Managing Editor Dee J. Hall cleans her office in Vilas Hall. All offices on the 5th floor of Vilas Hall sustained catastrophic damage and will remain vacant for the next few months while the building undergoes repairs.

The “World Headquarters” of the Wisconsin Center for Investigative Journalism are seen after most of the furniture and personal belongings have been removed. A large industrial fan sits on the floor.

Industrial dryers line the hallways of Vilas Communication Hall a few days after a water pipe burst causing heavy damage to the School of Journalism and Mass Communication. Here, Associate Director Lauren Fuhrmann helps clean out the offices of the Wisconsin Center for Investigative Journalism in preparation for being relocated for the next few months.

The office sign for the Wisconsin Center for Investigative Journalism sits in a waste bin in Vilas Communication Hall.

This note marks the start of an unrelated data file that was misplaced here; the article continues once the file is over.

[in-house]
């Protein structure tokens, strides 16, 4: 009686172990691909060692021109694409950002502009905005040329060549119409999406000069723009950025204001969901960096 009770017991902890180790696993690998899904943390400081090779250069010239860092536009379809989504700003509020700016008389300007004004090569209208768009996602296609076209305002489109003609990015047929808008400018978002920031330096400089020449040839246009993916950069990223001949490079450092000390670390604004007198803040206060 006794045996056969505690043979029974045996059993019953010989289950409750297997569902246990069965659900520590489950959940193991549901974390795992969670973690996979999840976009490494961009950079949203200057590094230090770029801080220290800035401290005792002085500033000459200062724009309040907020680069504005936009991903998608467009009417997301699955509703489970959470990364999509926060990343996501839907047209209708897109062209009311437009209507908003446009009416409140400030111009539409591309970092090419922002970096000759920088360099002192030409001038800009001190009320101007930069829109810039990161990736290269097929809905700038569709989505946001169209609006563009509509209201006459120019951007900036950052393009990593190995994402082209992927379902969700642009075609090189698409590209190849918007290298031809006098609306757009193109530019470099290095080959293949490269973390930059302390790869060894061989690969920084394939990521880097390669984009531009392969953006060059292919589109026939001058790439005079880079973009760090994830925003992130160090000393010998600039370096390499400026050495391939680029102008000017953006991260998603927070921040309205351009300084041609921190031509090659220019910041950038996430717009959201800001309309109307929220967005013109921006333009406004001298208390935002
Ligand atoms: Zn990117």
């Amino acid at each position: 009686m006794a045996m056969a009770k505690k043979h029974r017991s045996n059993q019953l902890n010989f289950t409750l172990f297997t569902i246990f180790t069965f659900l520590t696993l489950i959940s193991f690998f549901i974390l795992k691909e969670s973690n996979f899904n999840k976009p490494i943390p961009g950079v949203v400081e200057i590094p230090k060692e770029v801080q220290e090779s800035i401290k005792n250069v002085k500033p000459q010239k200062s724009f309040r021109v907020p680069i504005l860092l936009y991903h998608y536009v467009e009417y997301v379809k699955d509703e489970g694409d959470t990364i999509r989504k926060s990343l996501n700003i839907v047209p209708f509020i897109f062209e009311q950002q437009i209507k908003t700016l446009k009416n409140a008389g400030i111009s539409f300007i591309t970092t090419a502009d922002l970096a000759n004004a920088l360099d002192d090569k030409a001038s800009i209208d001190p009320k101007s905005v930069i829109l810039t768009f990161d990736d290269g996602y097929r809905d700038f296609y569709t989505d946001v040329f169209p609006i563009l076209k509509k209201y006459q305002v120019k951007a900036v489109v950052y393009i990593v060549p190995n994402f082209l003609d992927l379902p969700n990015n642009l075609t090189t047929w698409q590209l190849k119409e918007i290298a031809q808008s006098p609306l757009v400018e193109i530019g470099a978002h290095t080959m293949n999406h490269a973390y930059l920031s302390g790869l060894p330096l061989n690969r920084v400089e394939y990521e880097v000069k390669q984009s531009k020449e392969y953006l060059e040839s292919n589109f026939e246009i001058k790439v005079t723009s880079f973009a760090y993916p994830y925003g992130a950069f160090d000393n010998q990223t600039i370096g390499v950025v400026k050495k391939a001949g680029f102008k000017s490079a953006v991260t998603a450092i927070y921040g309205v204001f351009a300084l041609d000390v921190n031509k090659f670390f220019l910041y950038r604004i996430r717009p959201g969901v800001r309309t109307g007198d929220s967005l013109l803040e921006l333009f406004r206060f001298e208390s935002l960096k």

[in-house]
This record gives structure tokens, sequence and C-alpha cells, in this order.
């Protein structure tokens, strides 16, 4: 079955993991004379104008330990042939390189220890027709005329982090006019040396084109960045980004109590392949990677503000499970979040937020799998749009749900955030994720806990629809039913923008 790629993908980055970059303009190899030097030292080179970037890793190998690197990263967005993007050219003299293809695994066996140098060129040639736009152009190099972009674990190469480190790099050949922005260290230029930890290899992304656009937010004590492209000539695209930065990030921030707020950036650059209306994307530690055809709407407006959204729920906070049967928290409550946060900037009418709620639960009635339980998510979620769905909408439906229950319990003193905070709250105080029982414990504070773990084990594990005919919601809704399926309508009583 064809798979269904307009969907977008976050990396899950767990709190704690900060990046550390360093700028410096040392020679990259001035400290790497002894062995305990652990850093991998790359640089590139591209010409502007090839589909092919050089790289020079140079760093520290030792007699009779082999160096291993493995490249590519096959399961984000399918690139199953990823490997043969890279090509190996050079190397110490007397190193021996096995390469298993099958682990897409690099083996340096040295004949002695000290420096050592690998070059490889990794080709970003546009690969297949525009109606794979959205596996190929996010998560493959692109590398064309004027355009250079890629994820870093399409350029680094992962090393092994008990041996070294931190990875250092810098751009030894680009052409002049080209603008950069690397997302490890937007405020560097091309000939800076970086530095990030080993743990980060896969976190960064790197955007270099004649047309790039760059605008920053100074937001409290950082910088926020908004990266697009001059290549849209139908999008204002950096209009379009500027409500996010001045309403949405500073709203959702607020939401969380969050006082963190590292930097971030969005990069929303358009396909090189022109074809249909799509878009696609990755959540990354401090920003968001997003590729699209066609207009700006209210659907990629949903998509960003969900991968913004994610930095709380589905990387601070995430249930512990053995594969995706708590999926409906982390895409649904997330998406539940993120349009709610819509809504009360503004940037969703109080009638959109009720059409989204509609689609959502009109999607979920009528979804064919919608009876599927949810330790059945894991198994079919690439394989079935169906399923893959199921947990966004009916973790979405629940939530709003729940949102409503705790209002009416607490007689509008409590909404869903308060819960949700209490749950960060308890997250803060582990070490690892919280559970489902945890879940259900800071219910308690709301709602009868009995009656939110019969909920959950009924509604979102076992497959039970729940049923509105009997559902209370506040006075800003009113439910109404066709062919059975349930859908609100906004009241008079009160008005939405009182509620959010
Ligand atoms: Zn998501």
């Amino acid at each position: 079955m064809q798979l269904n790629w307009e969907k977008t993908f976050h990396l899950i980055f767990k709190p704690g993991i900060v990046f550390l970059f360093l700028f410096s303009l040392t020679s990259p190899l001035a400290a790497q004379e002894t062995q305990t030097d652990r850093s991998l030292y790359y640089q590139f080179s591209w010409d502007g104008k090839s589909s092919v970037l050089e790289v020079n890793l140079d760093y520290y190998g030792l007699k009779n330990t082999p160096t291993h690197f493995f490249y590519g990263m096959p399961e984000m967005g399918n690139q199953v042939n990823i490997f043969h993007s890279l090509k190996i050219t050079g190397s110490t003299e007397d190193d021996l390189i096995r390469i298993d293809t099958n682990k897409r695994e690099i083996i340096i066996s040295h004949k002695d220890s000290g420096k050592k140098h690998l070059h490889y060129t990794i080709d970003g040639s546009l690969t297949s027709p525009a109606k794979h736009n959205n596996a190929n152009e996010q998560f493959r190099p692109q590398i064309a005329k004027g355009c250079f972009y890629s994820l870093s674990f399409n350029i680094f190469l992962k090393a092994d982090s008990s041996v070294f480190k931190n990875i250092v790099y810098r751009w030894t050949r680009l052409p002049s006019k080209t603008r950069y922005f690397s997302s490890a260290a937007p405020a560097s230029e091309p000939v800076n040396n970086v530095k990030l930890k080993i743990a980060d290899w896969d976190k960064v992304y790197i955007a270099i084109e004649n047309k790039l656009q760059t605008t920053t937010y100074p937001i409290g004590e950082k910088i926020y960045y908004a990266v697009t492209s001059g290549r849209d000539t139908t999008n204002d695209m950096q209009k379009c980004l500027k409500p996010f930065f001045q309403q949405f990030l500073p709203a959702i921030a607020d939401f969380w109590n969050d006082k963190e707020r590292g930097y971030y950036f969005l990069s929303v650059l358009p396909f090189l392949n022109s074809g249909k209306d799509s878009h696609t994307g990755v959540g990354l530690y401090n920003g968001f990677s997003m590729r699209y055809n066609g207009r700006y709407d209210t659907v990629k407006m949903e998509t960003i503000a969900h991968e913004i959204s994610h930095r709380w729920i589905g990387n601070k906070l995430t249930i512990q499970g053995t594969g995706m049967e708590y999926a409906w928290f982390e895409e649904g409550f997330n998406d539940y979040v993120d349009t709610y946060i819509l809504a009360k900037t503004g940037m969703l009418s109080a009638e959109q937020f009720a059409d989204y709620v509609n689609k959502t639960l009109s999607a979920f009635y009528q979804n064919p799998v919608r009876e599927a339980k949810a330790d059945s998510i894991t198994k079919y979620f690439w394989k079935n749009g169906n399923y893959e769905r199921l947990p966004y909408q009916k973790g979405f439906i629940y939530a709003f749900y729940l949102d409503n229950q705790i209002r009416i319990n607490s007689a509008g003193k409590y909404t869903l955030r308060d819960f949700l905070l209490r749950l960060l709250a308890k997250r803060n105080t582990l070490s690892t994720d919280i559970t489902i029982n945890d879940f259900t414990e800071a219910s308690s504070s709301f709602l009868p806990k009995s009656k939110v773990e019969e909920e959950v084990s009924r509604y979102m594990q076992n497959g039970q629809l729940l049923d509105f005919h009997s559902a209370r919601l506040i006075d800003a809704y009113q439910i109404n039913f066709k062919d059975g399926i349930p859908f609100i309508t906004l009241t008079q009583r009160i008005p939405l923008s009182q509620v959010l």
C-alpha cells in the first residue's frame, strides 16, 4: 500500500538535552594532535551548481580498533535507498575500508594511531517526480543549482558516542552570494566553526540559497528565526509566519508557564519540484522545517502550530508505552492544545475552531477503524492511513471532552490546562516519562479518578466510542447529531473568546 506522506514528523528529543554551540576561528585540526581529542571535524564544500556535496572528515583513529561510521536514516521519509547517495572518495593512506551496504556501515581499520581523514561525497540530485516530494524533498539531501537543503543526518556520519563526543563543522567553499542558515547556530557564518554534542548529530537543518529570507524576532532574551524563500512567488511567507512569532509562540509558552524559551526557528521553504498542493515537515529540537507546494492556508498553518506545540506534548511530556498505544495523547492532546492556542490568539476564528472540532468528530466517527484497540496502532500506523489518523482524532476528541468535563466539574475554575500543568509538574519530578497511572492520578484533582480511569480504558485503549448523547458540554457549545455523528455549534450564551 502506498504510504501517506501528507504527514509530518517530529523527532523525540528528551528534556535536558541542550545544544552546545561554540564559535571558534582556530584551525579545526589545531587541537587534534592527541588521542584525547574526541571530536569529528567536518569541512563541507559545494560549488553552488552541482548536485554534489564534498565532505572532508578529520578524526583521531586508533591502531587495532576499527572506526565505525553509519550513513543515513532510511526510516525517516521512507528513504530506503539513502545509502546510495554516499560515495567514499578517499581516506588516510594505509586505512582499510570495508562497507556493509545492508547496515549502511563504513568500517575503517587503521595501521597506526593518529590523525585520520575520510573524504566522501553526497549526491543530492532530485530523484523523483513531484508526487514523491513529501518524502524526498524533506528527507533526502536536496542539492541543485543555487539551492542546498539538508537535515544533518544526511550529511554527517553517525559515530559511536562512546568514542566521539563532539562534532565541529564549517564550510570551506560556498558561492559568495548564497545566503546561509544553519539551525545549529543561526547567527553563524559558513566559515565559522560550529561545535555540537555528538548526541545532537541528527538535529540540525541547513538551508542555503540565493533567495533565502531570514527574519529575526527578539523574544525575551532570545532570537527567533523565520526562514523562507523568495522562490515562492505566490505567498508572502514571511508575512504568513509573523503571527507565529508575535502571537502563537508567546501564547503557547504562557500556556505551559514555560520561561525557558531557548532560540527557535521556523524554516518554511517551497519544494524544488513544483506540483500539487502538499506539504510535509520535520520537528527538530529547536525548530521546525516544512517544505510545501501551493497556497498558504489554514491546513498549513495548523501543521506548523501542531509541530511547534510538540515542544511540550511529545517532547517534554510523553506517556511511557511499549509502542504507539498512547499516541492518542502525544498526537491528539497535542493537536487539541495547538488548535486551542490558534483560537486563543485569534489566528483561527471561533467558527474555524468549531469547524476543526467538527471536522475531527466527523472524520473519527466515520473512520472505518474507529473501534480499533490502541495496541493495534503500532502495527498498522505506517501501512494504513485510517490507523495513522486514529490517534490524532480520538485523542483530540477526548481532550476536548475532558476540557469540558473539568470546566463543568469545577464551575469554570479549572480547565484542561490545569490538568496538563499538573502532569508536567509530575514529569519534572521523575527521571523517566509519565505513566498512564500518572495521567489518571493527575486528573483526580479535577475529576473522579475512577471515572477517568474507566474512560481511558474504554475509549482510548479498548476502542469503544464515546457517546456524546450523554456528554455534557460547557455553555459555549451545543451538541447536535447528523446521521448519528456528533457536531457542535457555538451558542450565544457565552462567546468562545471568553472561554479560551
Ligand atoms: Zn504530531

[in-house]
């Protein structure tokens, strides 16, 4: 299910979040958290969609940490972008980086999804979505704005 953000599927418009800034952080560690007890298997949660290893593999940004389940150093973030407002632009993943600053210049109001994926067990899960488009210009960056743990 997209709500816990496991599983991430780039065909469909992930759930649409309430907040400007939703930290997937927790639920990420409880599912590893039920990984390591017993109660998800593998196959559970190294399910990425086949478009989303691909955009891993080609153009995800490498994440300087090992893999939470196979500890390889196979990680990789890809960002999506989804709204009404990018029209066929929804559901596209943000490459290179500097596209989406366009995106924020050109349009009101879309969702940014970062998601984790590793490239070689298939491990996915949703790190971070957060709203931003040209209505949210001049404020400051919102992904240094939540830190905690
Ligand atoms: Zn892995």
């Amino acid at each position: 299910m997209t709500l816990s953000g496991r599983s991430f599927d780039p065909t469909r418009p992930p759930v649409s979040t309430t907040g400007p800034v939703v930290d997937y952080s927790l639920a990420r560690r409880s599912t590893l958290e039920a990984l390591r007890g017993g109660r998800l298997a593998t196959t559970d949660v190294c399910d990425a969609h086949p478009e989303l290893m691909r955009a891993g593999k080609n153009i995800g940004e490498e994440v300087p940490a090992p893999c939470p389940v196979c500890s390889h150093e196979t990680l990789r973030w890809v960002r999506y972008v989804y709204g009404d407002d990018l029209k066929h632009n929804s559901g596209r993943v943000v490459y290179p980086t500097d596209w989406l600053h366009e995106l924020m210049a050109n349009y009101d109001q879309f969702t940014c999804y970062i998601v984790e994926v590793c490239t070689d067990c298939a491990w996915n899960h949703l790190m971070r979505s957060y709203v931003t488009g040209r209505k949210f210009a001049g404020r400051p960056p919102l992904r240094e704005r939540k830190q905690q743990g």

A video shows the damaged offices in Vilas Communication Hall as industrial dryers line the hallways.

The Wisconsin Center for Investigative Journalism holds its first staff and Development Team meeting on Feb. 11, in their new temporary office space at WSUM (91.7 FM). The student radio station graciously took in the Center after its offices suffered massive water damage.

Dave Black, general manager of WSUM (91.7 FM), left, is seen with some of the staff of the Wisconsin Center for Investigative Journalism as he welcomes them to their new temporary office space at the student radio station. Also pictured, clockwise, are WPR reporter Sarah Whites-Koditschek, Executive Director Andy Hall, Managing Editor Dee J. Hall and reporting intern Emily Hamer.